President Nelson Arrives in Africa

Prophet visits Nairobi, Kenya

“Our message to the world is that Jesus is the Christ and that His way of life is the way of joy and happiness not only in this life but in the life ahead,” said President Russell M. Nelson of The Church of Jesus Christ of Latter-day Saints, as he arrived in Nairobi, Kenya’s capital city, Monday, April 16, 2018.


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President Nelson, his wife, Wendy, and Elder Jeffrey R. Holland of the Quorum of the Twelve Apostles and his wife, Patricia, flew to Africa following a visit to Jerusalem during their global ministry tour of three continents.

Kenya, home to nearly 14,000 Latter-day Saints and a future temple, is President Nelson’s third destination on his worldwide tour to cities in Europe, Africa, Asia and Hawaii. The tour began in London, England, Thursday, April 12.

This is the new president’s first official trip outside of the United States since he was named the Church’s 17th prophet in January.

“You perhaps don't think of yourself as pioneers, but you're just as much pioneers here now as Brigham Young and his associates were following the martyrdom of the Prophet Joseph Smith in the 1800s,” said President Nelson. He spoke to Latter-day Saints and invited guests at a meeting that was broadcast to congregations throughout Kenya.

“Membership in the continent of Africa is about the same as it was for the whole Church in the year I was a boy,” he added.

Those in attendance included civic, government, business and academic leaders, as well as media.

The first African Latter-day Saints in Kenya were baptized in 1979. The first two missionaries, Elder Farrell McGhie and his wife, Sister Blanch McGhie, arrived in 1980, and in 1981 two branches (small congregations) were created in Nairobi and Kiboko. The Church received official recognition in 1991, and that same year missionary headquarters were established in Nairobi. The first Latter-day Saint stake (a collection of congregations) was created in 2001, and former Church President Thomas S. Monson (1927–2018) announced that a Church temple will be built in Nairobi.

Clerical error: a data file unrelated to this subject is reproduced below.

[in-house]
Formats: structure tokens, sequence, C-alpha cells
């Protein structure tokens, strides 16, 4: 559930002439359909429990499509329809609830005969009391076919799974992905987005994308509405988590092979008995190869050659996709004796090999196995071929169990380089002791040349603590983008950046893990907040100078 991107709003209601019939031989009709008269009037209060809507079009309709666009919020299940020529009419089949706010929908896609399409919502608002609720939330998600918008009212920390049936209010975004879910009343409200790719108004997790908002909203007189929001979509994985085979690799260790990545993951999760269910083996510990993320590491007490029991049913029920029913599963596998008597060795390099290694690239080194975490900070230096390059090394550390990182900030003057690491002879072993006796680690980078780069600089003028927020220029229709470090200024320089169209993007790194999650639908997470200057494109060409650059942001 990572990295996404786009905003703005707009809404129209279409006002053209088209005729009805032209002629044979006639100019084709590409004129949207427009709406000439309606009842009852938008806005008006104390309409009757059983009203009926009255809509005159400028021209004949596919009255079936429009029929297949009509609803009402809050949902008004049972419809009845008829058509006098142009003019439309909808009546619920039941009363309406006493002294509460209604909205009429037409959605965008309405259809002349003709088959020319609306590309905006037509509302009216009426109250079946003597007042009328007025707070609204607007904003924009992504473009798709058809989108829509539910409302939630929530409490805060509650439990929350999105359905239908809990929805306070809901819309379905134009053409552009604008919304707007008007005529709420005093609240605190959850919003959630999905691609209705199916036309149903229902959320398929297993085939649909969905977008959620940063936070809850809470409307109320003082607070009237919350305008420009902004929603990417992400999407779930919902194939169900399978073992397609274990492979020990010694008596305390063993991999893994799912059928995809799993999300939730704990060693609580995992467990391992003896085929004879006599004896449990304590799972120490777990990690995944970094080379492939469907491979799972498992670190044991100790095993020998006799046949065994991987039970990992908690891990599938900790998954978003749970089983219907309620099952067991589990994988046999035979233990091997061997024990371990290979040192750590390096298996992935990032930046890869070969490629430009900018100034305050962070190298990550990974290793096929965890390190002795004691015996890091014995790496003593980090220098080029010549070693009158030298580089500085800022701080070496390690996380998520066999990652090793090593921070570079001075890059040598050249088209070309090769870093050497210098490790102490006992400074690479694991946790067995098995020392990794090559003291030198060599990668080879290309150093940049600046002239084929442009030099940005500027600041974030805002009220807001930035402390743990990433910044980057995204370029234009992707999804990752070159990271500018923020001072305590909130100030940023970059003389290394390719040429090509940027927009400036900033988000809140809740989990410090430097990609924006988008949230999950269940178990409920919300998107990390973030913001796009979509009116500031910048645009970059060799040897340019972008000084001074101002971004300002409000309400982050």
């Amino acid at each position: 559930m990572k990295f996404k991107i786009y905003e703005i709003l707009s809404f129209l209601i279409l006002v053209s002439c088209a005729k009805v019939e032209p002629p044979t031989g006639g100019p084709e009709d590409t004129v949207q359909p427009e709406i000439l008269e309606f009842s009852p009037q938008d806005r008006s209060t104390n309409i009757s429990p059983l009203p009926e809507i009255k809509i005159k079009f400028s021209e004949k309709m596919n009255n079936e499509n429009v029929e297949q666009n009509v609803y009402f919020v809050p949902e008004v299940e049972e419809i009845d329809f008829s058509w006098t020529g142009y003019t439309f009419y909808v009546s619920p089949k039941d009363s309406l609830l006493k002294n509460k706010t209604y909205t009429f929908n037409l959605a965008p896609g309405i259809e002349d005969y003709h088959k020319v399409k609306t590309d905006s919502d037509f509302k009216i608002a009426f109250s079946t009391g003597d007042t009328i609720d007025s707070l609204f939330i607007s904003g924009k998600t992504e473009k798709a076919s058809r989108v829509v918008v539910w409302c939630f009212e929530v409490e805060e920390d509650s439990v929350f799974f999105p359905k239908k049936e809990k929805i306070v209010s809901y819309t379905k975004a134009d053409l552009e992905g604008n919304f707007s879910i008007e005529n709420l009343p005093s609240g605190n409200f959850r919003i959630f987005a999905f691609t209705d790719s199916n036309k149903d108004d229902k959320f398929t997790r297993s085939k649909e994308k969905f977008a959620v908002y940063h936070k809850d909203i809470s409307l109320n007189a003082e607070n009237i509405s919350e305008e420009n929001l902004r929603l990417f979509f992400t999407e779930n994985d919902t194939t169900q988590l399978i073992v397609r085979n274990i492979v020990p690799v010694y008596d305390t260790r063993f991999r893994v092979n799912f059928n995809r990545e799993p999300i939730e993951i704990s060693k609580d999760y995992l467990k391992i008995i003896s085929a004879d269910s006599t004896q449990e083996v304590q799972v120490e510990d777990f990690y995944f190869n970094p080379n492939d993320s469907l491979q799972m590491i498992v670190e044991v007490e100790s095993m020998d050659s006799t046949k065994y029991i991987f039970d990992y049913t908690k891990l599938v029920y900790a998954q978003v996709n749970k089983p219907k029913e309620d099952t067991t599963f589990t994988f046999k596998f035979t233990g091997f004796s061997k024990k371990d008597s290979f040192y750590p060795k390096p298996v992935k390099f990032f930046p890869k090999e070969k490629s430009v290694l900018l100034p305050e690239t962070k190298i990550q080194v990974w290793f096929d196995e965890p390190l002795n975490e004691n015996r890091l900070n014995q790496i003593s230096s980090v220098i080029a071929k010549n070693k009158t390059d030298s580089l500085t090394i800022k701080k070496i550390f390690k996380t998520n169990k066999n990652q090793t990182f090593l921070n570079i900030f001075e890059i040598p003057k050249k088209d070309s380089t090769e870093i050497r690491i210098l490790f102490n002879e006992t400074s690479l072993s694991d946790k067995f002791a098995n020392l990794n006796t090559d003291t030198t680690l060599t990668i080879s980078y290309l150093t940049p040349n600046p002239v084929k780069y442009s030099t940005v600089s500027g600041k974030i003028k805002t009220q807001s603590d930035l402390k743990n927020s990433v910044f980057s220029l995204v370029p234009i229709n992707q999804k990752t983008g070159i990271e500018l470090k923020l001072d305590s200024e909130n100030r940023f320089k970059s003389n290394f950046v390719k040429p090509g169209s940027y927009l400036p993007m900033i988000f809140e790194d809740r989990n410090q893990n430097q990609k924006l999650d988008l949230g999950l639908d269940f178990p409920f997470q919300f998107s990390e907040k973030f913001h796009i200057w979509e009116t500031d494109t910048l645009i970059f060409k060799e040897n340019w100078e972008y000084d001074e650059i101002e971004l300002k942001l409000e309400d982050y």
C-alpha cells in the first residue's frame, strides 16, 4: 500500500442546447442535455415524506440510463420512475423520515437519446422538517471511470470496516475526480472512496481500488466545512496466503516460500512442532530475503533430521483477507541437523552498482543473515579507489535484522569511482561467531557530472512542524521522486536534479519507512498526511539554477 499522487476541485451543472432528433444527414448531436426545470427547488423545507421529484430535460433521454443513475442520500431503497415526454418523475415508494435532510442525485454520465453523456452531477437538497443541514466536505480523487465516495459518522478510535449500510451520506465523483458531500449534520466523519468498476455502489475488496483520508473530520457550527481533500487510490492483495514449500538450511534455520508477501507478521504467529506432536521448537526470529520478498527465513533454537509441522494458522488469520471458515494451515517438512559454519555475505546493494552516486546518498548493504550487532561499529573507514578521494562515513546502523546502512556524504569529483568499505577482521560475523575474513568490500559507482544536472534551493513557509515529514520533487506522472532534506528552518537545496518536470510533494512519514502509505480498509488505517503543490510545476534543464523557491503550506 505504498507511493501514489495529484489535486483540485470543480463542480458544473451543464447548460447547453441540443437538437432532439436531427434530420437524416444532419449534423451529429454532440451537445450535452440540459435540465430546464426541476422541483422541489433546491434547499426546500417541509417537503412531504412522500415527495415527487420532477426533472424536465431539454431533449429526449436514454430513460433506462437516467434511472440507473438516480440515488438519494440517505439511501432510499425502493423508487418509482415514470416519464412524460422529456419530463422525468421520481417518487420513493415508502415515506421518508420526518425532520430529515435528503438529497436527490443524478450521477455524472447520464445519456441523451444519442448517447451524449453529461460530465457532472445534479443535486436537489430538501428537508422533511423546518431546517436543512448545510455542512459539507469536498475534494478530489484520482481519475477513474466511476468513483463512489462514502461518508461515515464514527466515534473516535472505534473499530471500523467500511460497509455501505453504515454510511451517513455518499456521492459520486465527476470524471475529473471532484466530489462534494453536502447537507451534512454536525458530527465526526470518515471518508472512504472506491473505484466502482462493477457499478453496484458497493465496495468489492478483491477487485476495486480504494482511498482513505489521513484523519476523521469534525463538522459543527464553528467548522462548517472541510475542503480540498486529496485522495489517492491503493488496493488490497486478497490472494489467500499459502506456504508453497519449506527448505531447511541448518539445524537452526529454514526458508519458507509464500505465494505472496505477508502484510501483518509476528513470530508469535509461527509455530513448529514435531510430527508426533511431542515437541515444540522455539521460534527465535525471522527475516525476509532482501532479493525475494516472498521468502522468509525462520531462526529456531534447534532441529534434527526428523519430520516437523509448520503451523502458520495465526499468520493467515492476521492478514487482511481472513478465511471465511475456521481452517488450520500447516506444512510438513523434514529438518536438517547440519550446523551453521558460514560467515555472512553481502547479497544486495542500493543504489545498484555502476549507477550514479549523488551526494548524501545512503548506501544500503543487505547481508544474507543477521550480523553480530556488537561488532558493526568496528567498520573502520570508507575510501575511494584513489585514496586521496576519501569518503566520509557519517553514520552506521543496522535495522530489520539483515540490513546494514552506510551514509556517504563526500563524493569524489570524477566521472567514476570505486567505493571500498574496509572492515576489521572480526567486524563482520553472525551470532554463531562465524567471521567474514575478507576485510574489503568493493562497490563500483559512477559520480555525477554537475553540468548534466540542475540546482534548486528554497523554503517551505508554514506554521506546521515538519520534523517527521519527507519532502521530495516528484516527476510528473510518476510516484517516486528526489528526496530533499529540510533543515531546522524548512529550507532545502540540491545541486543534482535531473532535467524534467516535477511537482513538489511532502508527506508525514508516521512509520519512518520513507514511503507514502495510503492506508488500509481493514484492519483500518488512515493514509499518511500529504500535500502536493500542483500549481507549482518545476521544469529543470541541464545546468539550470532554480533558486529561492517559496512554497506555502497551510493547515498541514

“I think you've prayed a temple here,” said Elder Holland. “The announcement has been made and the work is yet to be done, but I'm sure it was your faith and your devotion that the Lord would smile on you.”

Elder Holland encouraged the congregation to gather their family history in anticipation of the new temple. “It will be a while before it's up, but plan to attend when you can; plan to make that a highlight of your life as often as circumstances and finances and transportation will allow. Nothing will bless you more.”

As prophets and apostles of the Lord, Jesus Christ, these senior Mormon leaders stand as witnesses of the Savior and travel the world to strengthen the membership of the Church.

“Today is a great day to have the prophet be with us,” said Solomon Luvai of Nairobi, who has been a member of the Church since 1994. “You know, most of the time we just see him in pictures and on tapes, but this time it's still a great day to see him face to face.”

“It's never occurred to me in my wildest dream that I would be able to be even near the prophet, considering that I'm in Kenya,” explained Mercy Makau, who joined the Church a dozen years ago. She was excited to have President Nelson visit her home and meet her children.

“You're so kind to invite us into your home,” said President Nelson as he arrived at the Makau household with his wife and the Hollands. “We brought a photograph of the new First Presidency for your home.”

Global Ministry Tour

The global ministry tour runs April 10–23, 2018. The senior Church leaders are visiting eight cities in 11 days in Europe, Africa and Asia. The next stop on the tour is Harare, Zimbabwe, where President Nelson will participate in a devotional meeting that will be broadcast to all members in that African country. Other destinations include Bengaluru, India; Bangkok, Thailand; Hong Kong, China; and Honolulu, Hawaii, United States.

Global Church

The Church of Jesus Christ of Latter-day Saints, headquartered in Salt Lake City, Utah, has more than 16 million members around the world. Church membership is growing in Africa, where there are about 540,000 Latter-day Saints.

The first African converts in Kenya were baptized in 1979. There are now more than 13,000 members in Kenya.

The Church has 159 temples worldwide with 30 others announced or under construction. 

“I know with a temple being established in Kenya, we will have peace in Kenya. That would be my prayer,” shared Makau. 

There are three operating temples in Africa (Aba, Nigeria; Accra, Ghana; and Johannesburg, South Africa), two under construction (Kinshasa, Democratic Republic of the Congo, and Durban, South Africa) and two more announced in addition to Nairobi (Abidjan, Ivory Coast, and Harare, Zimbabwe), for a total of eight temples in Africa.

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